Researchers Honored for Life Cycle Assessment Work

The American Center for Life Cycle Assessment (ACLCA) recently honored extraordinary leaders in life cycle assessment (LCA) at the LCA XVII Awards Dinner in Porthsmouth, New Hampshire. Among the winners was the Federal LCA Commons, of which Forest Products Laboratory researchers Richard Bergman, Hongmei Gu, and Shaobo Liang are a part. Continue reading

Environmental Building Declarations: Analyzing a Structure from Cradle to Grave

(The following is a news item from the Athena Institute)

The Design Building at U.Mass Amherst continues an emerging trend in sustainable building transparency

Design Building on the Amherst campus of the University of Massachusetts. (Credit: Leers Weinzapfel Associates Architects Inc.)

The USDA Forest Service, Forest Products Laboratory, in cooperation with US WoodWorks, engaged the Athena Institute to prepare an environmental building declaration (EBD) for the Design Building on the Amherst campus of the University of Massachusetts. This is a new four-story 87,573 square-foot home for three departments: Architecture, Landscape Architecture and Regional Planning, and Building Construction Technology. The cross-laminated timber building, designed by Leers Weinzapfel Associates Architects with structural design engineer Equilibrium Consulting, was completed in January 2017. Continue reading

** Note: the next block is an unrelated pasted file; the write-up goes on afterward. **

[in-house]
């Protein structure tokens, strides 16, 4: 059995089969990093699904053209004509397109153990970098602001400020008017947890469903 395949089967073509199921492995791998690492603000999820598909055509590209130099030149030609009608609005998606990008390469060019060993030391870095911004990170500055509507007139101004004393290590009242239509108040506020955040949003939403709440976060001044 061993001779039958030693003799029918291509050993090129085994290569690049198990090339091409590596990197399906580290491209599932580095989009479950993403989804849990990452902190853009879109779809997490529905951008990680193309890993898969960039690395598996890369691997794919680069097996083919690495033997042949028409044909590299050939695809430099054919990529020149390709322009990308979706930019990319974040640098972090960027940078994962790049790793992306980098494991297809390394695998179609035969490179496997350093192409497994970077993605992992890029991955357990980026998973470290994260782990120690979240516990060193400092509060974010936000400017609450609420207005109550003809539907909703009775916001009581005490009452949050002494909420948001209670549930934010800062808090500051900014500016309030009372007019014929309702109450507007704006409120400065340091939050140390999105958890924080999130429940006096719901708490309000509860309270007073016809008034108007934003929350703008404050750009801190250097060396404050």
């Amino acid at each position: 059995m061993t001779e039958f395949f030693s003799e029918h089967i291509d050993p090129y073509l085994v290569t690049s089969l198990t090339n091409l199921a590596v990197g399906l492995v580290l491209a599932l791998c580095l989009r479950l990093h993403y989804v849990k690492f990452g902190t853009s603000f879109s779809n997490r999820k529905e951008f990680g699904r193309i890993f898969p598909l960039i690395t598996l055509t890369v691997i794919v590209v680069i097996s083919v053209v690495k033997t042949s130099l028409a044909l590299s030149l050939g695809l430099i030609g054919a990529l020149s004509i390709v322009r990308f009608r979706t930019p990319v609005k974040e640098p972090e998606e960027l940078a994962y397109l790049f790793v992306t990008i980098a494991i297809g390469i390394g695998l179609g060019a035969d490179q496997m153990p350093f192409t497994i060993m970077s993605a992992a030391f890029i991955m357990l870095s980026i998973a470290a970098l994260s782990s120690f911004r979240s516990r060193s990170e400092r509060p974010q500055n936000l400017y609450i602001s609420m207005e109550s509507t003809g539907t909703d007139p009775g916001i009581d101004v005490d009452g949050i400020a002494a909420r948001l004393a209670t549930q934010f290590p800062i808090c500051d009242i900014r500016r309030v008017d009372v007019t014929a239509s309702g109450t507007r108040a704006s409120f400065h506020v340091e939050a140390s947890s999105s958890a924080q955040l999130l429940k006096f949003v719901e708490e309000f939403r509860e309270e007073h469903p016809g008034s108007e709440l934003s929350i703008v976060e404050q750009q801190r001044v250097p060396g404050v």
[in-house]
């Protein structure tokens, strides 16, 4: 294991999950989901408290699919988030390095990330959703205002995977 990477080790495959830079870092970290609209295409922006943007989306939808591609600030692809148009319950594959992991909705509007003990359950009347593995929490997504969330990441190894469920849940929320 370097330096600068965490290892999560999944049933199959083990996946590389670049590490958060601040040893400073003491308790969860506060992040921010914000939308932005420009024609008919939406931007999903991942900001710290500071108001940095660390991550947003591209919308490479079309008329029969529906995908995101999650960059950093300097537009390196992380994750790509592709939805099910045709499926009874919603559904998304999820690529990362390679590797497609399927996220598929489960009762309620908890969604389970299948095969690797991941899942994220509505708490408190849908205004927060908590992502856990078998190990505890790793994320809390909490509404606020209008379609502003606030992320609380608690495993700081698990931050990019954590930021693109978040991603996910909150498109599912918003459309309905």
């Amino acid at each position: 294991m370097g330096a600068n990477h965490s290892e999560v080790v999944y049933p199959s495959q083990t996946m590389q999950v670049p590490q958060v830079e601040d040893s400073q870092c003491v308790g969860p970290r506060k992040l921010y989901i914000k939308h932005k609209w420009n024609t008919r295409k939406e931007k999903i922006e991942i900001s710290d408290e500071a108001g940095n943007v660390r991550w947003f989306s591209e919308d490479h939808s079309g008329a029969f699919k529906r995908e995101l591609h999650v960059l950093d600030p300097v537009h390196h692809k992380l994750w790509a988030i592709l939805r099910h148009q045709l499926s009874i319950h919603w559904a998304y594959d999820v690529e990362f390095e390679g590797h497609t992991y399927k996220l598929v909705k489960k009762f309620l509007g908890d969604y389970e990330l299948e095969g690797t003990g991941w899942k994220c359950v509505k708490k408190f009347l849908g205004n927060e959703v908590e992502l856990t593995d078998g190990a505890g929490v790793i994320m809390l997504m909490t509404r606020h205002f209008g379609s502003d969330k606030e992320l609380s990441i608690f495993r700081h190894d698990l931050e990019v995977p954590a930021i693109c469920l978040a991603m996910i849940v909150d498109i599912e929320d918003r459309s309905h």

Measuring Sustainability: How Do Wood Pallets Stack Up?

There are more than 1.8 billion pallets in service in the United States each day, and ninety-three percent of these pallets are made from wood. That staggering statistic begs the question of just how sustainable wooden pallets really are. Luckily, we know who to ask.

Researchers at the Forest Products Laboratory (FPL) have set out to investigate the life cycle of wooden pallets in an effort to help manufacturers keep up with the demand for environmentally friendly pallets.

Wooden pallets used for shipping purposes in the United States (NWPCA 2016).

Wooden pallets used for shipping purposes in the United States (NWPCA 2016).

Supervisory Research Forest Products Technologist Rick Bergman said the life-cycle assessment (LCA) study has a number of goals and benefits.

“LCA is a method used to measure the environmental impacts. For example, greenhouse gas emissions that result from the production of a product over its entire life cycle,” Bergman said. “From the extraction of raw materials through production, use, recycling, and ultimately, disposal of the product.”

Researchers are also using the information to help the National Wooden Pallet and Container Association (NWPCA), with whom FPL has a memorandum of understanding, develop future environmental product declarations that will result in more sustainable pallet use, and pinpoint areas of success and improvement within the production market.

Bergman and his team will survey a number of pallet manufacturing facilities to collect the assessment data and plan to present the findings at a future conference on LCA or green building.